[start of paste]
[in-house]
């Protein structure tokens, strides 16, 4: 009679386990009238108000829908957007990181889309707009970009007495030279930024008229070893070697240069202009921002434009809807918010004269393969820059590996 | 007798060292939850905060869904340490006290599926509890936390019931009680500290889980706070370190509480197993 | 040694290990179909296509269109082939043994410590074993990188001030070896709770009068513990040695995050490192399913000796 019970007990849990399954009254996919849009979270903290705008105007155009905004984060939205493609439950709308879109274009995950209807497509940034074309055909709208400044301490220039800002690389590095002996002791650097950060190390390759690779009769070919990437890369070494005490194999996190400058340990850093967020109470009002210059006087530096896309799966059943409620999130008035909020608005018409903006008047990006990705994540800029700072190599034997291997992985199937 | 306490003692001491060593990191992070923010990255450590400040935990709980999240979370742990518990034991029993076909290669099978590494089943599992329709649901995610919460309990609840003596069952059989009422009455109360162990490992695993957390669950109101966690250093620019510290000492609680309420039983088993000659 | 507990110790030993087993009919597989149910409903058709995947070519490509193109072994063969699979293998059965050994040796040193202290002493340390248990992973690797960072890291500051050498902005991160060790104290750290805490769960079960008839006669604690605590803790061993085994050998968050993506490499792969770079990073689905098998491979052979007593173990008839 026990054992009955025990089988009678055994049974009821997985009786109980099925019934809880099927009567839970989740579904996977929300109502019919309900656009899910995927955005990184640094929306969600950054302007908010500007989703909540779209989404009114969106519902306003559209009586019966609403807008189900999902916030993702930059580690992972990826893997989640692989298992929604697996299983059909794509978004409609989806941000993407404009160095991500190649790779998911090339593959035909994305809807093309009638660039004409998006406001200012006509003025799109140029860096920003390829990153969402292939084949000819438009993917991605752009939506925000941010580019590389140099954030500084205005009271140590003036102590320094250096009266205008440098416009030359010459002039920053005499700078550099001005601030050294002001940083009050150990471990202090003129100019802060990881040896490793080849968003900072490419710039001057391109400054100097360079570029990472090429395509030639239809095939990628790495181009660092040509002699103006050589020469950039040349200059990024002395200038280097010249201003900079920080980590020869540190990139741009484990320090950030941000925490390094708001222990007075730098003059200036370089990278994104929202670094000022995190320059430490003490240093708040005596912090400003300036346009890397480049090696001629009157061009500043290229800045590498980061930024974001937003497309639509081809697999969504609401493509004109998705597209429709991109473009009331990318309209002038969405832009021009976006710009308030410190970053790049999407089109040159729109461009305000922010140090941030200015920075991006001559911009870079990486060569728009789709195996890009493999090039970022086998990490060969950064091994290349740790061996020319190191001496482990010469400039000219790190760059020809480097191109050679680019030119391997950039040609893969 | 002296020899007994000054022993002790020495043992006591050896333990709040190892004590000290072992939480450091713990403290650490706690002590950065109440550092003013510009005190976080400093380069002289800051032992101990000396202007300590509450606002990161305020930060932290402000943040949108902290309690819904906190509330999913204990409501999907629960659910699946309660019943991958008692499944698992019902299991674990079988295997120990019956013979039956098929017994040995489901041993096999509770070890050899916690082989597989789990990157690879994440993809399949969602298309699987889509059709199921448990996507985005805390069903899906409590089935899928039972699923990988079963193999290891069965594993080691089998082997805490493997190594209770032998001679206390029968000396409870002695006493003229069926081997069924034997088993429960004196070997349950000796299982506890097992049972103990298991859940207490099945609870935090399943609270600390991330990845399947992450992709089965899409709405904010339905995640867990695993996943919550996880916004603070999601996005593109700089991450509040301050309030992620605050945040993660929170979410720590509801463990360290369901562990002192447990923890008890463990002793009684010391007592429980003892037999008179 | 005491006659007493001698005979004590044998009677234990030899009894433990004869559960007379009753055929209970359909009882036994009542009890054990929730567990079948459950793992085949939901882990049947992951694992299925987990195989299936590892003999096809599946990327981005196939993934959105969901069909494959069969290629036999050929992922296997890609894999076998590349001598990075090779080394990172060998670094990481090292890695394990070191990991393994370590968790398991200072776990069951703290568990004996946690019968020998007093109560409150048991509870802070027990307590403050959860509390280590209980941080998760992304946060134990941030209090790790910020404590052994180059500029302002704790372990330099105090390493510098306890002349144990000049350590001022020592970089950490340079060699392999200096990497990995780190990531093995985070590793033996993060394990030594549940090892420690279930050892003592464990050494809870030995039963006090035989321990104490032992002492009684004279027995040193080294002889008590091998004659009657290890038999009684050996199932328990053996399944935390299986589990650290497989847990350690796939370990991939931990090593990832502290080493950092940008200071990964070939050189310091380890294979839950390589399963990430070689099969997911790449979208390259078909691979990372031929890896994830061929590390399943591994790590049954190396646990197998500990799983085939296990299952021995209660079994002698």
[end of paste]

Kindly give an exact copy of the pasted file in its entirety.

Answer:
[in-house]
């Protein structure tokens, strides 16, 4: 009679386990009238108000829908957007990181889309707009970009007495030279930024008229070893070697240069202009921002434009809807918010004269393969820059590996 | 007798060292939850905060869904340490006290599926509890936390019931009680500290889980706070370190509480197993 | 040694290990179909296509269109082939043994410590074993990188001030070896709770009068513990040695995050490192399913000796 019970007990849990399954009254996919849009979270903290705008105007155009905004984060939205493609439950709308879109274009995950209807497509940034074309055909709208400044301490220039800002690389590095002996002791650097950060190390390759690779009769070919990437890369070494005490194999996190400058340990850093967020109470009002210059006087530096896309799966059943409620999130008035909020608005018409903006008047990006990705994540800029700072190599034997291997992985199937 | 306490003692001491060593990191992070923010990255450590400040935990709980999240979370742990518990034991029993076909290669099978590494089943599992329709649901995610919460309990609840003596069952059989009422009455109360162990490992695993957390669950109101966690250093620019510290000492609680309420039983088993000659 | 507990110790030993087993009919597989149910409903058709995947070519490509193109072994063969699979293998059965050994040796040193202290002493340390248990992973690797960072890291500051050498902005991160060790104290750290805490769960079960008839006669604690605590803790061993085994050998968050993506490499792969770079990073689905098998491979052979007593173990008839 026990054992009955025990089988009678055994049974009821997985009786109980099925019934809880099927009567839970989740579904996977929300109502019919309900656009899910995927955005990184640094929306969600950054302007908010500007989703909540779209989404009114969106519902306003559209009586019966609403807008189900999902916030993702930059580690992972990826893997989640692989298992929604697996299983059909794509978004409609989806941000993407404009160095991500190649790779998911090339593959035909994305809807093309009638660039004409998006406001200012006509003025799109140029860096920003390829990153969402292939084949000819438009993917991605752009939506925000941010580019590389140099954030500084205005009271140590003036102590320094250096009266205008440098416009030359010459002039920053005499700078550099001005601030050294002001940083009050150990471990202090003129100019802060990881040896490793080849968003900072490419710039001057391109400054100097360079570029990472090429395509030639239809095939990628790495181009660092040509002699103006050589020469950039040349200059990024002395200038280097010249201003900079920080980590020869540190990139741009484990320090950030941000925490390094708001222990007075730098003059200036370089990278994104929202670094000022995190320059430490003490240093708040005596912090400003300036346009890397480049090696001629009157061009500043290229800045590498980061930024974001937003497309639509081809697999969504609401493509004109998705597209429709991109473009009331990318309209002038969405832009021009976006710009308030410190970053790049999407089109040159729109461009305000922010140090941030200015920075991006001559911009870079990486060569728009789709195996890009493999090039970022086998990490060969950064091994290349740790061996020319190191001496482990010469400039000219790190760059020809480097191109050679680019030119391997950039040609893969 | 002296020899007994000054022993002790020495043992006591050896333990709040190892004590000290072992939480450091713990403290650490706690002590950065109440550092003013510009005190976080400093380069002289800051032992101990000396202007300590509450606002990161305020930060932290402000943040949108902290309690819904906190509330999913204990409501999907629960659910699946309660019943991958008692499944698992019902299991674990079988295997120990019956013979039956098929017994040995489901041993096999509770070890050899916690082989597989789990990157690879994440993809399949969602298309699987889509059709199921448990996507985005805390069903899906409590089935899928039972699923990988079963193999290891069965594993080691089998082997805490493997190594209770032998001679206390029968000396409870002695006493003229069926081997069924034997088993429960004196070997349950000796299982506890097992049972103990298991859940207490099945609870935090399943609270600390991330990845399947992450992709089965899409709405904010339905995640867990695993996943919550996880916004603070999601996005593109700089991450509040301050309030992620605050945040993660929170979410720590509801463990360290369901562990002192447990923890008890463990002793009684010391007592429980003892037999008179 | 005491006659007493001698005979004590044998009677234990030899009894433990004869559960007379009753055929209970359909009882036994009542009890054990929730567990079948459950793992085949939901882990049947992951694992299925987990195989299936590892003999096809599946990327981005196939993934959105969901069909494959069969290629036999050929992922296997890609894999076998590349001598990075090779080394990172060998670094990481090292890695394990070191990991393994370590968790398991200072776990069951703290568990004996946690019968020998007093109560409150048991509870802070027990307590403050959860509390280590209980941080998760992304946060134990941030209090790790910020404590052994180059500029302002704790372990330099105090390493510098306890002349144990000049350590001022020592970089950490340079060699392999200096990497990995780190990531093995985070590793033996993060394990030594549940090892420690279930050892003592464990050494809870030995039963006090035989321990104490032992002492009684004279027995040193080294002889008590091998004659009657290890038999009684050996199932328990053996399944935390299986589990650290497989847990350690796939370990991939931990090593990832502290080493950092940008200071990964070939050189310091380890294979839950390589399963990430070689099969997911790449979208390259078909691979990372031929890896994830061929590390399943591994790590049954190396646990197998500990799983085939296990299952021995209660079994002698």